Doctor in History of Art and Visual Culture from the Autonomous University of Madrid and degree in Philosophy and Letters from the University of Zaragoza, Lola Duran (Zaragoza, 1965) She is a curator and has organized exhibitions in more than ten countries. The latest, ‘The Pop Art Culture’, currently in Madrid, is divided into four spaces for as many well-known and representative pop art artists: Roy Liechtenstein, Robert Rauschenberg, Andy Warhol and Keith Haring.
Do you happen to love publicity, that when you pop, there’s no stopping?You are right. Pop is a very current movement, it’s very joyful and understandable. It’s a time for a lot of pop.
In music, the word pop is associated with fun, but often short-lived songs. How is it in art?What we’ve seen in art is that it’s a movement from the sixties that’s still going strong. And each time more. Pop is not old-fashioned, it may lack study and depth, but it is still as current as when it was born.
How did a movement based on comics or advertising become massively successful?
Precisely for this reason, due to its ability to draw its images from mass media. Compared to abstract expressionism, it is much more comprehensible. The references come from the real world. Cans of soup, cans of washing powder, go from the supermarket shelf, where they are usually found, to the museum. Every element of everyday life begins to be an element of art. And that’s why it achieves so much circulation.
With soft drinks, cans of soup and cans of washing powder go from the supermarket to the museum
And what about the millions who are paid for a drawing of a can of soup? Do you understand?I understand perfectly. These are contemporary still lifes. No one wonders why a still life by Arellano fetches high prices and these are the still lifes of the 20th century.
You who organize exhibitions, how come you are lent works by Andy Warhol or Keith Haring?Giving all the guarantees of security, conservation. And show that the project for which they are loaned has an entity and that there is a justification.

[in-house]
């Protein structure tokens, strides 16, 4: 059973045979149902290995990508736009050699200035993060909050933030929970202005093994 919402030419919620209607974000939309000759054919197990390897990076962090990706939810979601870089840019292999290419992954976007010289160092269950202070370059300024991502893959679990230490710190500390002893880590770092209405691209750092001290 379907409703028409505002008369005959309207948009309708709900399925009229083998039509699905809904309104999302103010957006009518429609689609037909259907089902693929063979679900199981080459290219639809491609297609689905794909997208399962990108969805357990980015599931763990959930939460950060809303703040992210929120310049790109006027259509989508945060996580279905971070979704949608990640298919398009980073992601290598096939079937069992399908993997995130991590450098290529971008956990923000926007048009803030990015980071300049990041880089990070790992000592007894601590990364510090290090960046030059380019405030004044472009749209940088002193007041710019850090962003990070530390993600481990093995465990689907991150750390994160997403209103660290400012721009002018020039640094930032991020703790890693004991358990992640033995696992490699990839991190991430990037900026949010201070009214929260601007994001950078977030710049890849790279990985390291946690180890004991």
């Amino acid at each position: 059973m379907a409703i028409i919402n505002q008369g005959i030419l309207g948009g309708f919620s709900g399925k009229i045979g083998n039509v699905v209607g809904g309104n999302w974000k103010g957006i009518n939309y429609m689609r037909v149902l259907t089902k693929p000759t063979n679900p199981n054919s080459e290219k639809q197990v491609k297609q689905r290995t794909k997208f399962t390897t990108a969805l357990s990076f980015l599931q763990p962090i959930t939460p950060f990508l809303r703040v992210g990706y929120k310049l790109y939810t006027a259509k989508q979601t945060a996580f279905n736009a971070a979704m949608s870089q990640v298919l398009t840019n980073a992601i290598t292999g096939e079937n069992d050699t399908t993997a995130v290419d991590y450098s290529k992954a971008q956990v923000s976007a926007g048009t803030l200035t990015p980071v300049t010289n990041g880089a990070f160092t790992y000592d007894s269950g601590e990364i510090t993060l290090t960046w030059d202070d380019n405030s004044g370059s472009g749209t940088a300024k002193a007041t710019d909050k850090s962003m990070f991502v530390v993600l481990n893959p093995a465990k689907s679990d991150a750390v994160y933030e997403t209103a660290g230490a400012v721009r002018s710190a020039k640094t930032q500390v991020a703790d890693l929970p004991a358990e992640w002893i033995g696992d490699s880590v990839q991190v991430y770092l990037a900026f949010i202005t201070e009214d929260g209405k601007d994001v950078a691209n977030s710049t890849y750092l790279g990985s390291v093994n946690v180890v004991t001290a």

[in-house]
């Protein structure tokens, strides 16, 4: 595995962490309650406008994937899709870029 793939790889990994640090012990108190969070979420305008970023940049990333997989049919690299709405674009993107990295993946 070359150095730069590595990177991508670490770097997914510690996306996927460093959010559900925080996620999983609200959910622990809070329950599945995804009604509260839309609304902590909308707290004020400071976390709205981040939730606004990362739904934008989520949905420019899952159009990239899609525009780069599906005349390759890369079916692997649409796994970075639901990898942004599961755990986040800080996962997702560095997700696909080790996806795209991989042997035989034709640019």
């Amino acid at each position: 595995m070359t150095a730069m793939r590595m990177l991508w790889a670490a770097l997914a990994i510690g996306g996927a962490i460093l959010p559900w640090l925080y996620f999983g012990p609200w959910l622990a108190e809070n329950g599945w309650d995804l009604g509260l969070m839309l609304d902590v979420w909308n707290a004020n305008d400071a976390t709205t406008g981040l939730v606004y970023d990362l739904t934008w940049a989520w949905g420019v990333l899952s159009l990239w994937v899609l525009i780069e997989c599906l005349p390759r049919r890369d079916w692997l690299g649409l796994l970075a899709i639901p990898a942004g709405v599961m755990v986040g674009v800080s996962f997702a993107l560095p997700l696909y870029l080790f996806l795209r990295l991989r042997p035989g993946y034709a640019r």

A curiosity. How are such famous paintings transported? It’s like in the movies, with security, safes and a certain temperature?Yes, there are magnificent companies specializing in such transport, special packaging is made for each of the works. And of course with all the materials that guarantee conservation, temperature, humidity, shockproof materials… From there they are transported in special trucks, always located and, depending on the room, they also travel with security supplement as required by law.
And is Madrid a pop city?Yes, Madrid is a very pop city and in fact in the exhibition itself you can see that Javier Porto, one of the representatives of the Madrid scene, is represented. And Warhol came to Madrid. And he had a relationship with Spanish high society.
We appreciate them and visit them, but how long can it take to organize such an exhibition?
This takes lots of time. First you have to build a speech, then choose the works and then get them. When you finish this part, the normal difficulties are already cropping up, but everything is fine.
And how is this discourse constructed? Are you thinking of any works in particular?No, I mean what I mean. In the exhibition ‘La culture pop art’ I wanted to tell how pop art responds to a change in society. Nace en Europa y su alcance mayor lo toma en EEUU y eso responde a un hecho social: ha terminado la guerra mundial, han salido victoriosos, hay un ambiente de optimismo, se empieza a desarrollar una class media, un desarrollo del capitalismo y de los means of communication. And this new social class demands an art from them. Abstract expressionism is elitist, incomprehensible for them, and pop art is the most widespread, that of the everyday object, for this new public.